With this brief discussion of the relative merits of the frequency domain and time-domain techniques as background, a specific example of a time domain method used in our laboratory, called the lumped-element time-domain method (Iskander and Stuchly, 1977), is described next. Information about a system analogous to the automated microwave network-analyzer technique described in Section 4.2.3 is available in the literature (Nicholson and Ross, 1970). In the lumped-element time-domain method used in our laboratory, the sample holder is a small shunt capacitor terminating a section of coaxial transmission line. This sample bridges the gap between the low-frequency measurements, where lumped capacitors are often used, and the high-frequency measurements, where distributed elements such as a section of transmission line are used. The capacitor sample-holder consists of a cap screwed on the outer conductor of the coaxial line. The center conductor is made slightly shorter than the outer conductor to form a gap between the center conductor and the cap, which is the capacitor at the end of the transmission line. A schematic diagram of the sample holder is shown in Figure 4.8b.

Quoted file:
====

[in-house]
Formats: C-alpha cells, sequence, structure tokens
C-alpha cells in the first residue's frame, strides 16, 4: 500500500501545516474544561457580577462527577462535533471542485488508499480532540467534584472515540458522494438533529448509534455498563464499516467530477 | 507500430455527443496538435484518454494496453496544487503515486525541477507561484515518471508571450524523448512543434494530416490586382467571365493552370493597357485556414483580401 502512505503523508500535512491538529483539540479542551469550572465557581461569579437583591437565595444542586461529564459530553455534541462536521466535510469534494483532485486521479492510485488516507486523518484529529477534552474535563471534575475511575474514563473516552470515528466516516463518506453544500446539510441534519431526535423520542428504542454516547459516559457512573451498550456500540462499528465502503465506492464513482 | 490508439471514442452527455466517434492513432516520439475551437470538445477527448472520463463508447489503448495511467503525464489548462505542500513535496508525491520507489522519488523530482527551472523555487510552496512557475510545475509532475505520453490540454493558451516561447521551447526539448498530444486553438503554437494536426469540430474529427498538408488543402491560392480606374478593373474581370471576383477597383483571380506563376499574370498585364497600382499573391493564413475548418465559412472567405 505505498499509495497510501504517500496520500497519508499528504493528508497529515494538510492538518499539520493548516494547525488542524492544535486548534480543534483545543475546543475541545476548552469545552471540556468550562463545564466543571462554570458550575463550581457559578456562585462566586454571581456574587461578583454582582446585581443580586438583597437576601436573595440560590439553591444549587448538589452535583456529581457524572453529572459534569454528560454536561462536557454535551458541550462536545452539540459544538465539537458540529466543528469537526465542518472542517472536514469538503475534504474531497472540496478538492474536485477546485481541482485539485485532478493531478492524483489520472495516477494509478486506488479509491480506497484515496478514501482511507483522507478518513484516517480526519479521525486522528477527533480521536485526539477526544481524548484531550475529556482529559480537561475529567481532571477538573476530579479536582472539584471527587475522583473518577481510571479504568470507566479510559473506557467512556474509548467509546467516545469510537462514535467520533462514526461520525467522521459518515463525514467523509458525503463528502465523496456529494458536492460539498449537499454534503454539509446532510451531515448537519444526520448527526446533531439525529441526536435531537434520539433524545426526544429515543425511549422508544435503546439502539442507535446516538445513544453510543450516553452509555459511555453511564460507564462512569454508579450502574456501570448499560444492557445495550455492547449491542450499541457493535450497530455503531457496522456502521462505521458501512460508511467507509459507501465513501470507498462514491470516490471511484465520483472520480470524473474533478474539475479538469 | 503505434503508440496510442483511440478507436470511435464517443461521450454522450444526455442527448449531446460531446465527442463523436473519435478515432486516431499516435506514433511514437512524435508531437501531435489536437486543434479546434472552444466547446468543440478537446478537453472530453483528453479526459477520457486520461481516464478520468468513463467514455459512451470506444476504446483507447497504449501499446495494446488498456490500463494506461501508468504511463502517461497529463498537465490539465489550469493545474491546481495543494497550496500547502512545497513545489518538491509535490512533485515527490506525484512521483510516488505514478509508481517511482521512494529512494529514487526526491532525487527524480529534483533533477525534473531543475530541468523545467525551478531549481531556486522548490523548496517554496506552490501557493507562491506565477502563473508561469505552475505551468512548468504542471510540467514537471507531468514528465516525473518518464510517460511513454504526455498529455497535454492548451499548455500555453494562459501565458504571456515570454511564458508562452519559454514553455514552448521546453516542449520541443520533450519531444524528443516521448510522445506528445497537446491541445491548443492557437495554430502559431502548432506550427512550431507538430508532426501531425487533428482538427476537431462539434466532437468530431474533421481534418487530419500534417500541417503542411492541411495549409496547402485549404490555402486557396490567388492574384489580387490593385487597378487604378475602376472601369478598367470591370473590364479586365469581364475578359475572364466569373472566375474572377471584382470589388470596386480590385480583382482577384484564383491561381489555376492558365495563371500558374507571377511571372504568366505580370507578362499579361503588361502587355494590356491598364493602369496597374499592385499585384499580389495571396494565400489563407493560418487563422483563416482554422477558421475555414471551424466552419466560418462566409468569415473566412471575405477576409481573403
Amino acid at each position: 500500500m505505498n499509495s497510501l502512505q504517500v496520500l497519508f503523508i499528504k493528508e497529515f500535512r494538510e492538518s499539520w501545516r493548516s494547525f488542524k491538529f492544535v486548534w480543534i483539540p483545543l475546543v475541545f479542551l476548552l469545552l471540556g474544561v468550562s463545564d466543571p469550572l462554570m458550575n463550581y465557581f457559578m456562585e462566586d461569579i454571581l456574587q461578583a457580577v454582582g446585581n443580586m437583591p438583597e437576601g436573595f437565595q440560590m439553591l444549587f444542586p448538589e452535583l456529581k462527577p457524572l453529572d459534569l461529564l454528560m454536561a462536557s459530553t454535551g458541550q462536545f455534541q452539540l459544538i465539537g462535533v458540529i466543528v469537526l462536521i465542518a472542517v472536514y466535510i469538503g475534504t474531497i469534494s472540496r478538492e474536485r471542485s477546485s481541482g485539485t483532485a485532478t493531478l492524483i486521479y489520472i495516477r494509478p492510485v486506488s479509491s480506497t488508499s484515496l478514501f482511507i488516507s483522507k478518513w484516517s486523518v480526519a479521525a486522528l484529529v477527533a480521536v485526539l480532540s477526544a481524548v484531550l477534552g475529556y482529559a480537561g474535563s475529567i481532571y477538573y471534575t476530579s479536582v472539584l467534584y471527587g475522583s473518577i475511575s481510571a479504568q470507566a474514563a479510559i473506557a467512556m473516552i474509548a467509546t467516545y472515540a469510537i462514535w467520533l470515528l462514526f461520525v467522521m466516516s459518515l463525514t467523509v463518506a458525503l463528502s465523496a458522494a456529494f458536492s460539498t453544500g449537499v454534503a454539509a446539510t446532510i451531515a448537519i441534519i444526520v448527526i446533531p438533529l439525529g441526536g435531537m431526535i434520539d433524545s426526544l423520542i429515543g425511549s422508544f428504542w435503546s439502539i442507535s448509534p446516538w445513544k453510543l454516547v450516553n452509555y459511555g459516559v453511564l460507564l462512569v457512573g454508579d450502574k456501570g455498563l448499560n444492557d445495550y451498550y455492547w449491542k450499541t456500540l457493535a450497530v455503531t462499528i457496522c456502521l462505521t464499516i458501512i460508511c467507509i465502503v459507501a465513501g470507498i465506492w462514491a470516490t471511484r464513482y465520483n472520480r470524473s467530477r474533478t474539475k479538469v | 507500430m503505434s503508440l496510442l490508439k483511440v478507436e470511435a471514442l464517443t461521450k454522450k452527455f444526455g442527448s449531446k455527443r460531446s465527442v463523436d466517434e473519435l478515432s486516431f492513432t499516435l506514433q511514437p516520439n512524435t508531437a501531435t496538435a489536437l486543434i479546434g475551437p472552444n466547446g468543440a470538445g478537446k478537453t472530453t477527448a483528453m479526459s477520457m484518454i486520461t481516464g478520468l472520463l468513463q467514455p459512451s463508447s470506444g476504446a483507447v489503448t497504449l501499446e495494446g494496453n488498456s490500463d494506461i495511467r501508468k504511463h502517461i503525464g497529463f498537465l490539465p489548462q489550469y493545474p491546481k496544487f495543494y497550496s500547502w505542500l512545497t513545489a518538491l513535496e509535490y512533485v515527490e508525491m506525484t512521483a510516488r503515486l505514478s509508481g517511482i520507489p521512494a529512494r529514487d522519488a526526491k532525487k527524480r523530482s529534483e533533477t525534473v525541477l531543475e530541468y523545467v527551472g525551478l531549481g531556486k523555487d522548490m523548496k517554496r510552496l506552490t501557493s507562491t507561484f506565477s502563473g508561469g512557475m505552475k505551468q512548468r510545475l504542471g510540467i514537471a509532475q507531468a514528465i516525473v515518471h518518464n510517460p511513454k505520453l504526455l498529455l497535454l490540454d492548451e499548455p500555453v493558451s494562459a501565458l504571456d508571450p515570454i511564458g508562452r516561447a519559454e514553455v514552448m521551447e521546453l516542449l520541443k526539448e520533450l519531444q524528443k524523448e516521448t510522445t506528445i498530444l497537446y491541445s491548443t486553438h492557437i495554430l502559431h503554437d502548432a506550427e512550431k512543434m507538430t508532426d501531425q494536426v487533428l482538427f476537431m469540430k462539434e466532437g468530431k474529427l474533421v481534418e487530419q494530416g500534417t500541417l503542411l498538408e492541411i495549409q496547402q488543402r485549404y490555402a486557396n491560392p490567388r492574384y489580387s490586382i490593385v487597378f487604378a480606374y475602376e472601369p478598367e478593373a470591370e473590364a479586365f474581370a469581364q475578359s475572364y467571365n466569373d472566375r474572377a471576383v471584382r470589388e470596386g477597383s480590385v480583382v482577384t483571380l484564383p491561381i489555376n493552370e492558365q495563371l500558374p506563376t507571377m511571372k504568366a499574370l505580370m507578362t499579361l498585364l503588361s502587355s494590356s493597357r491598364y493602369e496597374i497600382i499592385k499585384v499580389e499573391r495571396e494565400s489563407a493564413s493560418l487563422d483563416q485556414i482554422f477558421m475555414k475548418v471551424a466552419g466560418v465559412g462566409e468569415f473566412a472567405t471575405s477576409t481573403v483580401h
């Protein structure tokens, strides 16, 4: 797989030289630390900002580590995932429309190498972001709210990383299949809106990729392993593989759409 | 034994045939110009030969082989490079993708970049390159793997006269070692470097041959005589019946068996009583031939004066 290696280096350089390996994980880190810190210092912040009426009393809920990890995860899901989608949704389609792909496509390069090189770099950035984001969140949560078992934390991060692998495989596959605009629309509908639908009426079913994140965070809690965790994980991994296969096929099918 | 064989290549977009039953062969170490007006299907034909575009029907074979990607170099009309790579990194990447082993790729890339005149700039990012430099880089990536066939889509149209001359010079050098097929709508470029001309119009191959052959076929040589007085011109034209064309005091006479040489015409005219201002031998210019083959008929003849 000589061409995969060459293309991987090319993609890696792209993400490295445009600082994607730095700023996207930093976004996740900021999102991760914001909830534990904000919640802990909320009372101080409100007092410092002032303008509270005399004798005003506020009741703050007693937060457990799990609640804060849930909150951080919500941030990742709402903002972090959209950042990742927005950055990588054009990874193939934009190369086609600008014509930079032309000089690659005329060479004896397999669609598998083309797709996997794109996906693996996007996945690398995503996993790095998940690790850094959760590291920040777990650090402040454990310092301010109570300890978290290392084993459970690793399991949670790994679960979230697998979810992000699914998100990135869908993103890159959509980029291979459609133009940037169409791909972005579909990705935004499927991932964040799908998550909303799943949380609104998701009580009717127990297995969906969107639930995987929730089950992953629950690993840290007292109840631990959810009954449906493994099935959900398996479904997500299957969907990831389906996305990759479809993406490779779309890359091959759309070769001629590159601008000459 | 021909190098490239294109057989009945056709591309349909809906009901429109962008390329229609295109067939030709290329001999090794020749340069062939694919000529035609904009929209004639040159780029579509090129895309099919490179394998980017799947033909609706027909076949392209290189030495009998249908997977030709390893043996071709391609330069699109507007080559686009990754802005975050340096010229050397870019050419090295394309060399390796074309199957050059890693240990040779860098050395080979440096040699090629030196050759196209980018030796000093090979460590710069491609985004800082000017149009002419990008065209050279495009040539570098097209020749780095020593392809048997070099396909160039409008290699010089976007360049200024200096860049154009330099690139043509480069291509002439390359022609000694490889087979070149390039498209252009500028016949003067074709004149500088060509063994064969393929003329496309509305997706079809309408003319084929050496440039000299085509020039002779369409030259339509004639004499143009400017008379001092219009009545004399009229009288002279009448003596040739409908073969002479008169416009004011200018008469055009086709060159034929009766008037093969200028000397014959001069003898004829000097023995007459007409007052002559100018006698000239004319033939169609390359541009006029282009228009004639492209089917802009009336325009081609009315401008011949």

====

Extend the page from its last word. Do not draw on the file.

Figure 4.9.
Typical experimental setup for time-domain measurement of complex permittivities.

The measurement procedure is to first replace the sample holder by a short circuit and obtain a reference signal, then to replace the sample holder and record the reflected signal at the sample interface. Both signals are digitized and their Fourier transforms calculated. The frequency dependence of the reflection coefficient is given by

(Equation 4.15)

where represents the Fourier transform; Vin and Vr, the incident and reflected voltages respectively; Vsc, the reflected voltage when the sample holder is replaced by a short circuit; Vo, the total voltage signal recorded on the TDR screen; and to, the propagation time between the sampling probe and the sample holder. The real and imaginary parts of the relative permittivity are calculated from the complex reflection coefficient in Equation 4.15 using the following relations: